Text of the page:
"The scale [of green technology] is so transformative there won't be any industry that is not affected," Quam says. "I am convinced the green economy both represents the best business opportunity of my generation, and is also the most valuable place for me to use my skills."
After Yahoo co-founders Jerry Yang and David Filo decided they wanted the Internet company to go carbon-neutral by the end of 2007, they needed to find a person who could first tell them the amount of emissions they had to offset, and then figure out the best plan to reach that goal.
The person turned out to be Christina Page, who as Yahoo's new director of climate change and energy strategy spent her first week on the job in the Amazon basin checking out hydroelectric projects. Yahoo (YHOO, Fortune 500), under Page's direction, ultimately invested $2 million to buy emission credits from a hydroelectric project she identified in Brazil and a wind farm in India to achieve its carbon neutral status.
As a former consultant at the Rocky Mountain Institute, Page's job there entailed advising large companies about what they could do to reduce their carbon footprint for reasons of efficiency, economy and goodwill. "As a consultant you make recommendations, hold your breath and cross you fingers that they follow through," she says. "The opportunity at Yahoo was the logical next step for me. Not only can I help influence people within this company to think more about energy and the environment, but as a company we have the opportunity also influence Yahoo's 500 million users worldwide."
At Yahoo, Page is focused on examining all the processes that comprise the company's business and looking for ways to make them more energy efficient. That means building better data centers in Washington state and installing an energy monitoring system so that every Yahoo employee know how much energy a laptop or an entire building consumes. It also means pushing out green tips to Yahoo's users. "It's all about doing better with less for longer," Page says.
Andrew Cartland figures he would have left the recruiting world if he had stayed in his job placing people in tech or telecom positions. But instead he started his own firm, London-based Acre Resources. Acre specializes in finding people to fill jobs in the burgeoning fields of environmental sciences, corporate social responsibility, sustainable development and climate change. And business is booming. Acre doubled its revenue in the past year, sending Cartland on his own hiring spree.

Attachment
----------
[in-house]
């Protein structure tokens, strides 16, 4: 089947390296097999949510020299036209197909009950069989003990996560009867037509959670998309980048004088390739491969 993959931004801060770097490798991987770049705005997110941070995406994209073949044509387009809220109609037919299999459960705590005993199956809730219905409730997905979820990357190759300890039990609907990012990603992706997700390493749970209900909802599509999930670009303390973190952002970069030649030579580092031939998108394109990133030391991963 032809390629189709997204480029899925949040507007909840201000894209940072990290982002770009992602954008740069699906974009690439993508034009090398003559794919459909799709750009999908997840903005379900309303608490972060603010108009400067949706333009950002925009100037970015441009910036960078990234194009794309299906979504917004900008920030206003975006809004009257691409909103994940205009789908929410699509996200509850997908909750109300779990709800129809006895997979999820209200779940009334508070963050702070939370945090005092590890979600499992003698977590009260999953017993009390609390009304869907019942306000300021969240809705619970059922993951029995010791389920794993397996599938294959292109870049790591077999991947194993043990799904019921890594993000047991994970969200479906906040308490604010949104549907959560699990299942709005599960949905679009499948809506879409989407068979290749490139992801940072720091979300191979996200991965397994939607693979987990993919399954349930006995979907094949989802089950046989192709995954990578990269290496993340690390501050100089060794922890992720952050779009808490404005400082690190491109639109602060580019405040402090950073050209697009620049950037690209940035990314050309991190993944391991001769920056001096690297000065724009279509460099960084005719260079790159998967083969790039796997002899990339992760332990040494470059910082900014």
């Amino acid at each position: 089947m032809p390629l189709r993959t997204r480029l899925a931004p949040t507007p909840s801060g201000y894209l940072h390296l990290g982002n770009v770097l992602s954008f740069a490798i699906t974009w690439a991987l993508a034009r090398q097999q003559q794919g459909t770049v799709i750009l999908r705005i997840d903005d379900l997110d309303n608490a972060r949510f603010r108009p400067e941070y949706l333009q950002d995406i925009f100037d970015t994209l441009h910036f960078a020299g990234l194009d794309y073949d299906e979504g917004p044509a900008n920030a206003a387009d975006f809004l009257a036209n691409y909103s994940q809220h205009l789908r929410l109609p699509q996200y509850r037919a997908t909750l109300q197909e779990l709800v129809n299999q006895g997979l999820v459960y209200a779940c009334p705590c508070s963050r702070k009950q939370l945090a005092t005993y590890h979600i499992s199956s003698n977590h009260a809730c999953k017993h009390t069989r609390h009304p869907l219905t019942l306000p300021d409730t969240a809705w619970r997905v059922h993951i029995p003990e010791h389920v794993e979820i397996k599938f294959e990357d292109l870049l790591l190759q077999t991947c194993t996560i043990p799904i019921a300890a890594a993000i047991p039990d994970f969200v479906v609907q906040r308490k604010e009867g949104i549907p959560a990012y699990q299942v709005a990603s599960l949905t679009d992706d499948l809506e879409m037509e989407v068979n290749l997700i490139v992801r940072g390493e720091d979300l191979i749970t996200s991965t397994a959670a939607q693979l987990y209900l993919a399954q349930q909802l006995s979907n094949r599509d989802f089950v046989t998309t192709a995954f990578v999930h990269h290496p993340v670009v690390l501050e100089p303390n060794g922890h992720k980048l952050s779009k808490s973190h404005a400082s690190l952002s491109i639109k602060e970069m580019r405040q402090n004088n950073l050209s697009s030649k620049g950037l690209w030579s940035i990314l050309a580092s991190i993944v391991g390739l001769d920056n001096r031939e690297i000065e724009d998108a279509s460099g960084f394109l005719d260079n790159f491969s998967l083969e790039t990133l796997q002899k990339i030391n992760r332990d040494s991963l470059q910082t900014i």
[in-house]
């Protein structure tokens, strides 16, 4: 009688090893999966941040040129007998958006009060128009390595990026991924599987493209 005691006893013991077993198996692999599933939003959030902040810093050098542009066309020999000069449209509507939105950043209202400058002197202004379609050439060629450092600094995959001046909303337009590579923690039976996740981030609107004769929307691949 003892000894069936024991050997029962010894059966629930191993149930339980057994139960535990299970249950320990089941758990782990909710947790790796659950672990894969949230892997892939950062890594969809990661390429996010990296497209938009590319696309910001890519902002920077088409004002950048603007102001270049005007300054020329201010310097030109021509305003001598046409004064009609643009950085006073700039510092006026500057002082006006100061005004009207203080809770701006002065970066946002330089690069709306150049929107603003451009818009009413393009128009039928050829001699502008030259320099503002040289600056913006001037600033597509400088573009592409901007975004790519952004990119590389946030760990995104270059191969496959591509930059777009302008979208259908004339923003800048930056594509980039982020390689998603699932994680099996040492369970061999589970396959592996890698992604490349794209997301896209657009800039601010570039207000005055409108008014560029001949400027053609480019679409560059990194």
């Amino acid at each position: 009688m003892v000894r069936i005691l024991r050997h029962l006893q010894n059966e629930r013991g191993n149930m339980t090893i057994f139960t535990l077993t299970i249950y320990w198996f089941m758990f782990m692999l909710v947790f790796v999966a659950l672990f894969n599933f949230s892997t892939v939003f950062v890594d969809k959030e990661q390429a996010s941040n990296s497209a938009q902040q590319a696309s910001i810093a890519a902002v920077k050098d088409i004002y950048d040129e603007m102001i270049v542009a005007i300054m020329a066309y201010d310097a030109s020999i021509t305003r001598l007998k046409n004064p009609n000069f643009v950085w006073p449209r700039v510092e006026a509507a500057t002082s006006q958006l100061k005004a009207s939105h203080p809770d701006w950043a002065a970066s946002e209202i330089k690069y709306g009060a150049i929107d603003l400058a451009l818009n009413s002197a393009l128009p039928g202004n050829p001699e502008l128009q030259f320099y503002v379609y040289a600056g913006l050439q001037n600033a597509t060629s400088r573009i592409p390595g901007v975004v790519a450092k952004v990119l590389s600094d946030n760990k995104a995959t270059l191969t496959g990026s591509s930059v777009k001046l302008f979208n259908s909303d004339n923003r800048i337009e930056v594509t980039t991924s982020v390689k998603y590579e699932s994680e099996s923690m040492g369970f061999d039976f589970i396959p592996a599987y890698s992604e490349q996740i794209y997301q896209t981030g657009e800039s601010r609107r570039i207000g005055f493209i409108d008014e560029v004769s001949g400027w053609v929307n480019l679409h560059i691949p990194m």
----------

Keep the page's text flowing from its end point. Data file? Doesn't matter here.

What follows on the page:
"When we set up shop four years ago, it was more the case of anticipating the market, and so we didn't have much competition," Cartland says. "On corporate and social responsibility competition is growing from other recruiting firms getting into the business, but we have an edge because we got there first."
A survey by Acre Resources found that the number of specialists working in climate change, including carbon traders, analysts and project managers, tripled between 2006 and 2007. "We have experienced a massive upsurge in climate change and energy jobs over the past 12 months," Cartland says. "Most of those are in the United Kingdom, United States and Dubai. It must be one of the fastest growing job sectors in the world at the moment, and we don't see any reason why it would slow."
Not unless one of those new hires comes up with some good answers to our climate ills, which, although it might be bad for Cartland's business, would make the rest of us all very happy.
When Peter Liu looked at funding for green businesses he saw a gap he could fill. If you were a startup you had a shot at getting money from a venture capitalist. But if you were an established green business, without the hockey-stick growth curve VCs like to see, money was hard to come by.
"Credit is probably the most conservative part of the capital chain, as opposed to venture capital," Liu says. "The traditional approach for credit from banks is they look at anything that is emerging as risky, and that's what a lot of green businesses are - emerging businesses."
After raising $25 million in venture capital himself, Liu launched New Resource Bank 18 months ago in San Francisco. A full service retail bank that offers the usual checking and savings, Liu has attracted customers from all over the world (they use online banking) and now has $145 million in deposits.
In turn, Liu is now extending credit and making loans to a variety of green businesses ranging from an organic cheese maker to a company with a new solar panel technology to eco-developers.
For now, Liu is sticking to making loans in the Bay Area, but he has plans to expand first in California and then to other states. There is one banking move he doesn't intend to make anytime soon. "We don't do mortgages," Liu says.